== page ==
Team 33 has signed an eight-year-old to its Fortnite roster, and the legality of this move has been scrutinised owing to the child’s age and the expectations of his contract.
Earlier this month, Joseph “33 Gosu” Deen (the player in question) received a $33,000 signing bonus and high-performance gaming hardware worth approximately $5,000. “It’s a dream come true!” said Deen in the press release provided by Team 33. “While many other teams didn’t take me seriously due to my young age, Team 33 scouted me through Fortnite games and let me train and learn with them daily. I couldn’t be happier today to become an official member of the team.” Deen’s skill is undeniable, as he has been training solidly for two years for the chance to become a pro.
“We are beyond excited to have Joseph on our exclusive Team 33 roster,” said Tyler Gallagher, one of the founders of Team 33, and praised Deen’s dedication to the game. “We have secretly been scouting talent for our roster and games over the last few years and are proud to officially sign Joseph. We made it a point to train him over the past few years because young gamers are the future, and we want to start training them early. He has shown incredible tenacity and commitment to the team over the last two years and has trained almost daily with our team. It has now finally all paid off and is a momentous day for all of us.”
Though congratulations are in order for this achievement, its legality is being given the third degree by the industry and the general public. Only a week ago were the family of six-year-old Call of Duty player RowdyRogan found to have pretended that Activision banned his account in an attempt to create viral content. Furthermore, Fortnite has a minimum age for its tournaments, 13 years of age, which was publicised when FaZe Clan signed the eleven-year-old player H1ghSky1 to its roster.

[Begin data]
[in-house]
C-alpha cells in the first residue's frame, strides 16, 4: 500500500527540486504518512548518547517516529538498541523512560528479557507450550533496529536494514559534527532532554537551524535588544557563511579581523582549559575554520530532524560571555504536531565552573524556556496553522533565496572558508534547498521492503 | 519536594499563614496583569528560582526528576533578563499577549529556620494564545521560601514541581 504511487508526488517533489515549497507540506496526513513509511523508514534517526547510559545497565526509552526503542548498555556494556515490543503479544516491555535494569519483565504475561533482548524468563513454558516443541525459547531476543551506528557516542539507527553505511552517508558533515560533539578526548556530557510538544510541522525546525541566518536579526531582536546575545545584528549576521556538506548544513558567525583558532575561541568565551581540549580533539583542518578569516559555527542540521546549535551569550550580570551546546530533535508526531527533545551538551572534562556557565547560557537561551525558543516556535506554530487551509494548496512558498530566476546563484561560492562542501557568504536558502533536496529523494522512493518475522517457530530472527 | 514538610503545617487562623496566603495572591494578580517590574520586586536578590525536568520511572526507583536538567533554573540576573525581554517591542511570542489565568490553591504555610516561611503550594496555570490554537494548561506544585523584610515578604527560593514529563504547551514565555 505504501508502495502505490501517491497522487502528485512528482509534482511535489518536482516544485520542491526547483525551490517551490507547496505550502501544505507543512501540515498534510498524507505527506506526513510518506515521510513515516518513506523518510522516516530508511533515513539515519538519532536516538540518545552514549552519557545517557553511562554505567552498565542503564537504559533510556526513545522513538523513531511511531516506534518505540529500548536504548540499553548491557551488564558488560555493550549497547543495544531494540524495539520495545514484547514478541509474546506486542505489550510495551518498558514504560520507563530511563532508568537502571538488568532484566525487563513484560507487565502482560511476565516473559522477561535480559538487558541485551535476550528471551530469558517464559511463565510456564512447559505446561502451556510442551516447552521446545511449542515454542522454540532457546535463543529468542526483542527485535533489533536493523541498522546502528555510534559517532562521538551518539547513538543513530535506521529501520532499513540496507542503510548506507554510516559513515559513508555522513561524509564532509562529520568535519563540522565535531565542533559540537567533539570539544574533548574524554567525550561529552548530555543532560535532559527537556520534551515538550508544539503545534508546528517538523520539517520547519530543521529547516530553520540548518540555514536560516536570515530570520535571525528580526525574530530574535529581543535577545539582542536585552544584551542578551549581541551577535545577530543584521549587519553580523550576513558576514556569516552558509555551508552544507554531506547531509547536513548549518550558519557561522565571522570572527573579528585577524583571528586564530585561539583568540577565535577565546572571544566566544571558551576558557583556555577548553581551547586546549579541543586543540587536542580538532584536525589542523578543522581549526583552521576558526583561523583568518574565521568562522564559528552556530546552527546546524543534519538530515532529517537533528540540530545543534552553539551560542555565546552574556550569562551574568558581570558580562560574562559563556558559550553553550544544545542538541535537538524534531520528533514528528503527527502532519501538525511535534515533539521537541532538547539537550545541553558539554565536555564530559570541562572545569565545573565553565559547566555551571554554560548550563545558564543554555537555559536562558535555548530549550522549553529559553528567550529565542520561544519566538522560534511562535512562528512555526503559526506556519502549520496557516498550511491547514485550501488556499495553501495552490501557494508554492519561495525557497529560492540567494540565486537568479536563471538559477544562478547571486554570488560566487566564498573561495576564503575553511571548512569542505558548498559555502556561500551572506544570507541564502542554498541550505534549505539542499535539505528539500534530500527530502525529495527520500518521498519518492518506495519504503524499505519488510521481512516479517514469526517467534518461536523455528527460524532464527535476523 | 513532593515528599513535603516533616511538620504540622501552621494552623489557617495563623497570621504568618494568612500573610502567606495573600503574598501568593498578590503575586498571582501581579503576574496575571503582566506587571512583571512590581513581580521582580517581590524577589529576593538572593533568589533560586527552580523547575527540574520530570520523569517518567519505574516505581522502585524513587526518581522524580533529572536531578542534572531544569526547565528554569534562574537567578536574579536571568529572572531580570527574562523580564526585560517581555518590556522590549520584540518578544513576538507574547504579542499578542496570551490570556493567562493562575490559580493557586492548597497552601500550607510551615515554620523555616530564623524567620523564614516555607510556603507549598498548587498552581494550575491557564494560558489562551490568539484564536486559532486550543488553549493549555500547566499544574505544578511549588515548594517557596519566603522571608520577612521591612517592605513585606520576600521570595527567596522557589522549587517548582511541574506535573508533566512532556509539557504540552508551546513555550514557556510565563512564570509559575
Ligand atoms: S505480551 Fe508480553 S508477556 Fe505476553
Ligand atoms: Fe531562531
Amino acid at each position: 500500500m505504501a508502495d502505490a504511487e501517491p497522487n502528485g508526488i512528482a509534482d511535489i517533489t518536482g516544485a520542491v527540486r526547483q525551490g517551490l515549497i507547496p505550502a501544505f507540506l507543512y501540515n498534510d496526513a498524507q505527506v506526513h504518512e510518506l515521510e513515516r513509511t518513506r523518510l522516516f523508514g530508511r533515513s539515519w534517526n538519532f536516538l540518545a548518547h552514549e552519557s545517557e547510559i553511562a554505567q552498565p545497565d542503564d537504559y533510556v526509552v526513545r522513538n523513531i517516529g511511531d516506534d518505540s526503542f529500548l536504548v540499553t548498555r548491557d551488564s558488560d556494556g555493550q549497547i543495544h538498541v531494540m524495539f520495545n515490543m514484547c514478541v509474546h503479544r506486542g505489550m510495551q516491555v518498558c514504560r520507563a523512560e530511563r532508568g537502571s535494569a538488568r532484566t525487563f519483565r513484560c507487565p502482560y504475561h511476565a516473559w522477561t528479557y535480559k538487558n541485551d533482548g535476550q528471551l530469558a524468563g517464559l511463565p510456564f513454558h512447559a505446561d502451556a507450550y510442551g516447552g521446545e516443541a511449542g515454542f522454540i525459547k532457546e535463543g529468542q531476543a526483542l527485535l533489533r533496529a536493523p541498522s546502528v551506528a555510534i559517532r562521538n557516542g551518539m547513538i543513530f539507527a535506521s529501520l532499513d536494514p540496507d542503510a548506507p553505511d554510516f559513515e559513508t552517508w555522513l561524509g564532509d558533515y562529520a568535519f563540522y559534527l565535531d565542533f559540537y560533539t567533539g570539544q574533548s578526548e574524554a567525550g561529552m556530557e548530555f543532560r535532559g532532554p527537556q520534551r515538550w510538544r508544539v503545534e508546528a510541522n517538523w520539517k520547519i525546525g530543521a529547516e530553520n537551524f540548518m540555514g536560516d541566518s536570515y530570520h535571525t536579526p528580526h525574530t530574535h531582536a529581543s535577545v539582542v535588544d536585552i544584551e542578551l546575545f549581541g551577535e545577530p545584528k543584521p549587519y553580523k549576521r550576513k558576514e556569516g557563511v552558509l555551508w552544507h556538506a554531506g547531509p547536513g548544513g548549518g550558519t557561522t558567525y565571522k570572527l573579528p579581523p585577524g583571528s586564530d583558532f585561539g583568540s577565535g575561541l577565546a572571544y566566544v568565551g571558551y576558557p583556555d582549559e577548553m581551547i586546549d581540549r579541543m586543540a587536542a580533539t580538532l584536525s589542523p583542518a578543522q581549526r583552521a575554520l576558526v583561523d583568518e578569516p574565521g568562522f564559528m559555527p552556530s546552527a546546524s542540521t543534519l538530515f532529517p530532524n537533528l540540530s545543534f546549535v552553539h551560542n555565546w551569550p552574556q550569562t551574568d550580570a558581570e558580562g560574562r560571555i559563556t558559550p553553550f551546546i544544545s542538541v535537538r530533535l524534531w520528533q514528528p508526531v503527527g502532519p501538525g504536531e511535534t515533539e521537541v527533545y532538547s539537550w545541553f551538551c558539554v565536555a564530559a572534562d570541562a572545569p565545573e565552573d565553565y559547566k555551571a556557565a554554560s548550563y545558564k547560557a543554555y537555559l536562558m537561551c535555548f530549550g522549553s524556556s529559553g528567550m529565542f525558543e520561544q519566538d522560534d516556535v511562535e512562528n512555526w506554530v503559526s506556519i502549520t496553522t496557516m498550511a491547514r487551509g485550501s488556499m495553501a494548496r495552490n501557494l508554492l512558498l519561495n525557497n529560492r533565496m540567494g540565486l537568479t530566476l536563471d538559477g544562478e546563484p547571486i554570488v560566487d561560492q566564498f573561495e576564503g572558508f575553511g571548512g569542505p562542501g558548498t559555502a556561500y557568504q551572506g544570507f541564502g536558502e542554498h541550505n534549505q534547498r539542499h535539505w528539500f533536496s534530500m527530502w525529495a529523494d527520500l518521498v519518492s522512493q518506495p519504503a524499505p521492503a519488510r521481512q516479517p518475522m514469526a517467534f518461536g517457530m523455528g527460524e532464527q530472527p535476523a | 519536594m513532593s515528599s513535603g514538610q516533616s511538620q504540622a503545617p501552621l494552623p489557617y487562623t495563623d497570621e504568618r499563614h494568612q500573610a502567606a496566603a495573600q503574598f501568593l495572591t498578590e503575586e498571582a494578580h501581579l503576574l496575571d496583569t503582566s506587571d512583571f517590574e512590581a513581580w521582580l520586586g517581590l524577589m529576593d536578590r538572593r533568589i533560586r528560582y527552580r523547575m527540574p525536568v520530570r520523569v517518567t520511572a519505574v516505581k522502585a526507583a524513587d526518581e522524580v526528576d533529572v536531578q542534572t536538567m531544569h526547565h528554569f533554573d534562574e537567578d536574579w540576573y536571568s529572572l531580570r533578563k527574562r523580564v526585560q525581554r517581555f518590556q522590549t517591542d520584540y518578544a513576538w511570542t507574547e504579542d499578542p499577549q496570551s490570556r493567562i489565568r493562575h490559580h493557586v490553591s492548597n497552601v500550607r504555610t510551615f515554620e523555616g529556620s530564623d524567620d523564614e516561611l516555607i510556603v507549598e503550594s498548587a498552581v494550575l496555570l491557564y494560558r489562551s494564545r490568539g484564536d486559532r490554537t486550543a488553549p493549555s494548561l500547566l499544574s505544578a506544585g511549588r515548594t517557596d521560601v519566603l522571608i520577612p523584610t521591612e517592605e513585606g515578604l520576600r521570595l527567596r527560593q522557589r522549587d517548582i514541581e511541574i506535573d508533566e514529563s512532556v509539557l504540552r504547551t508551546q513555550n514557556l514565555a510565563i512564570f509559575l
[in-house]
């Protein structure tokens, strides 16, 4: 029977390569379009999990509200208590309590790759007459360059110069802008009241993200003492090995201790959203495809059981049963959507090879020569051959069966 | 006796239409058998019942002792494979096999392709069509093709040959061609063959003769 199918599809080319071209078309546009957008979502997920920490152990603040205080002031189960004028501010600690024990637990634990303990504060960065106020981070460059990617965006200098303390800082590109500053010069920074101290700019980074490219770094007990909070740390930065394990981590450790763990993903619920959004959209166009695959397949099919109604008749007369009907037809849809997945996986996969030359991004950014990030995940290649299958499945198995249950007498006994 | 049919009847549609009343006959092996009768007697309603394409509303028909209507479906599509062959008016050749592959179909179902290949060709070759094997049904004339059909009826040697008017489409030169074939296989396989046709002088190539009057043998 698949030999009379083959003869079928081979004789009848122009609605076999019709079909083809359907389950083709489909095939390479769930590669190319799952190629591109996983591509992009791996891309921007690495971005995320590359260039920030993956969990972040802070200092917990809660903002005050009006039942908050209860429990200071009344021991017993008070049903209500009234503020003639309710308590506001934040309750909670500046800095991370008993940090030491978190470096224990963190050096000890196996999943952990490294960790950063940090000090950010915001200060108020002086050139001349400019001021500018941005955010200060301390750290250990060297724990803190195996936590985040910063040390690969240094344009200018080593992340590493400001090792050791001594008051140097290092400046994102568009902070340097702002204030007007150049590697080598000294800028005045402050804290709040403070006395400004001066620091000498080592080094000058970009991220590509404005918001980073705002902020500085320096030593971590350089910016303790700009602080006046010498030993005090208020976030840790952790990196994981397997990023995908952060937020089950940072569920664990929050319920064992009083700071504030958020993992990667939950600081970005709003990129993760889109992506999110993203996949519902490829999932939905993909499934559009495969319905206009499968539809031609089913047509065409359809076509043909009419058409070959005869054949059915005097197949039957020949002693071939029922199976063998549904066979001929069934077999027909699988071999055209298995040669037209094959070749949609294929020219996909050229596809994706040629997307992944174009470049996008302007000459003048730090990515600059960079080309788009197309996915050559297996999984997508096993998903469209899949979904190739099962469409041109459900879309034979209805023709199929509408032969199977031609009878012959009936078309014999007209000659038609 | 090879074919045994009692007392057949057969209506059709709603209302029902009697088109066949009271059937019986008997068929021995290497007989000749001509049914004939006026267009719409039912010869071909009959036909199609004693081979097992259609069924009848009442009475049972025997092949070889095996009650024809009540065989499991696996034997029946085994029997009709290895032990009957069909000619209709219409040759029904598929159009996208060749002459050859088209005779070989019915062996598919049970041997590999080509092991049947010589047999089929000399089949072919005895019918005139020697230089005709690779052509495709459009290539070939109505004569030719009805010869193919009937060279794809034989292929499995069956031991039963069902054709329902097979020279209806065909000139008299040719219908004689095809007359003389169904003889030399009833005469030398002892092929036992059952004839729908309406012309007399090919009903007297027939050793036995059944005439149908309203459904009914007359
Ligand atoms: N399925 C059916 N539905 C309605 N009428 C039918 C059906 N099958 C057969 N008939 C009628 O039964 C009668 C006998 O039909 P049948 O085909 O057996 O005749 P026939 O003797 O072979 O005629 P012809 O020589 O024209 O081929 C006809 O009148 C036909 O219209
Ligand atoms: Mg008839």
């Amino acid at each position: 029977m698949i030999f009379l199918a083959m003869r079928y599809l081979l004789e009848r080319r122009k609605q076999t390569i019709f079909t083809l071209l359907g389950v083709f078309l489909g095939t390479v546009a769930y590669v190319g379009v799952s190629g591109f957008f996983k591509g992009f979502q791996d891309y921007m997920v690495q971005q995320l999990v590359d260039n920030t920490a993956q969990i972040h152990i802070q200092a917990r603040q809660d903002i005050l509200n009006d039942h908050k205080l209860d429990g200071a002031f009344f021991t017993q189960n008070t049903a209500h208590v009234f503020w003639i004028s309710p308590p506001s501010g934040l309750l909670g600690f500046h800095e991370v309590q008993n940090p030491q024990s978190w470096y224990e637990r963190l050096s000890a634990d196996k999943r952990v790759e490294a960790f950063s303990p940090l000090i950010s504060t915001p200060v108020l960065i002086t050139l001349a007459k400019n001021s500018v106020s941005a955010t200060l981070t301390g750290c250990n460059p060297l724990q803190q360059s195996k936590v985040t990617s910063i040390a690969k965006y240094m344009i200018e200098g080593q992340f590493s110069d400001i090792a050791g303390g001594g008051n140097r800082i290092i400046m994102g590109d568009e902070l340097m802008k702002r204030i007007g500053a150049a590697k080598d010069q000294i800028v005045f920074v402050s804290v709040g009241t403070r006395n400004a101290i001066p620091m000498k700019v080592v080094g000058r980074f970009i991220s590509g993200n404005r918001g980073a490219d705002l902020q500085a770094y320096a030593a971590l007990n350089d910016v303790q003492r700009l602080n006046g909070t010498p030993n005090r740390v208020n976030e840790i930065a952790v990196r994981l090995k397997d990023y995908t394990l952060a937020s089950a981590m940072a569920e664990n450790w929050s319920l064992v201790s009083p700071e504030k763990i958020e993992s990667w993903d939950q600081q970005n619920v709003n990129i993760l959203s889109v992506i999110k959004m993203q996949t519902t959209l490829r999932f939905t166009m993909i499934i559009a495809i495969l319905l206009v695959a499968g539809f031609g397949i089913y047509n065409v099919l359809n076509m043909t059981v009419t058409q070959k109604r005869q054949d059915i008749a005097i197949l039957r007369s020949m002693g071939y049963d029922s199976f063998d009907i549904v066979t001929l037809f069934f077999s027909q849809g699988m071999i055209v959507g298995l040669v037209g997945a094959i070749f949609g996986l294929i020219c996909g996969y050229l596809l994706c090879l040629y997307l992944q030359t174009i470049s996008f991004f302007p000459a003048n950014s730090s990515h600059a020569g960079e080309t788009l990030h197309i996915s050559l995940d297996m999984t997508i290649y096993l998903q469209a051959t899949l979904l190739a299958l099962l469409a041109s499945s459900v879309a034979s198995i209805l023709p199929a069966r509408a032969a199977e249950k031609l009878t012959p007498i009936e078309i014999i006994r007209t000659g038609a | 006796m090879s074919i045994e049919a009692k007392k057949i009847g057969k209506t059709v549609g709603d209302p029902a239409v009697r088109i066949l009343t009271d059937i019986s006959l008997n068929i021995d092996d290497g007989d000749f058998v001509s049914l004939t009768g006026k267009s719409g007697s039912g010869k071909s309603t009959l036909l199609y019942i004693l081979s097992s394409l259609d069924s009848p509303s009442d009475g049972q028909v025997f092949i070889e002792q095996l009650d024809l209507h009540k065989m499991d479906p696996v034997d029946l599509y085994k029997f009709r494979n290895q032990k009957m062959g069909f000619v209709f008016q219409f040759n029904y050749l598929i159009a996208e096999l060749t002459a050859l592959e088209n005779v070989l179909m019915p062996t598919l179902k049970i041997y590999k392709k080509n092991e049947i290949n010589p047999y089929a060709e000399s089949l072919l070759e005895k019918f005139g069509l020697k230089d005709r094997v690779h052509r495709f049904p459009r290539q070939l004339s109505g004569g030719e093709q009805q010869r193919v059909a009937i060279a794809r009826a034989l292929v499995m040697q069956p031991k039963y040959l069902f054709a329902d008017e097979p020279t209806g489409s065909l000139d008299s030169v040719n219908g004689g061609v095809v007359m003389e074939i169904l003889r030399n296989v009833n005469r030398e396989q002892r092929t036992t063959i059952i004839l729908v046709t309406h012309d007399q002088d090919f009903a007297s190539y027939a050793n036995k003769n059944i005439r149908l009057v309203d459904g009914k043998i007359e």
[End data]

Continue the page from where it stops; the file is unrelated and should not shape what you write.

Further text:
Speaking to Kotaku, Gallagher maintained that Team 33 is not in violation of any labor law by signing the young gamer. “He doesn’t have to work,” he explained. “He’s just gaming… We’re not flying him out anywhere. He’s not entering tournaments. He’s playing like he would play on Saturday or Sunday. We’re legally allowed to give money to him because we believe in him and we’re making an investment.” The contract was examined by Deen’s mother before it was signed, and it includes a clause which allows them to void the contract if gaming is prioritised over the child’s formal education.
Additionally, the contract concerns the development of Deen’s YouTube channel, training him in Fortnite and Call of Duty, and to create merchandise based on Deen. Again, the waters are muddied when it comes to Call of Duty, as it is literally a game with an age restriction of 18 years. Team 33 will also gain a 33% share of the profits from his channel and merchandise, and the channel will be repossessed by the company should Deen leave the team.
Kotaku also consulted an esports lawyer, Ryan Fairchild, for their perspective. “My gut says that a Commissioner of Labor or Secretary of Labor would want to look at this closely and probably not like it,” they concluded. However, Deen’s mother is thrilled for her son, calling the company an “amazing team,” and is in regular contact with Gallagher. Personally, I think it’s odd, even if the child isn’t being paid or sponsored to play his favourite game.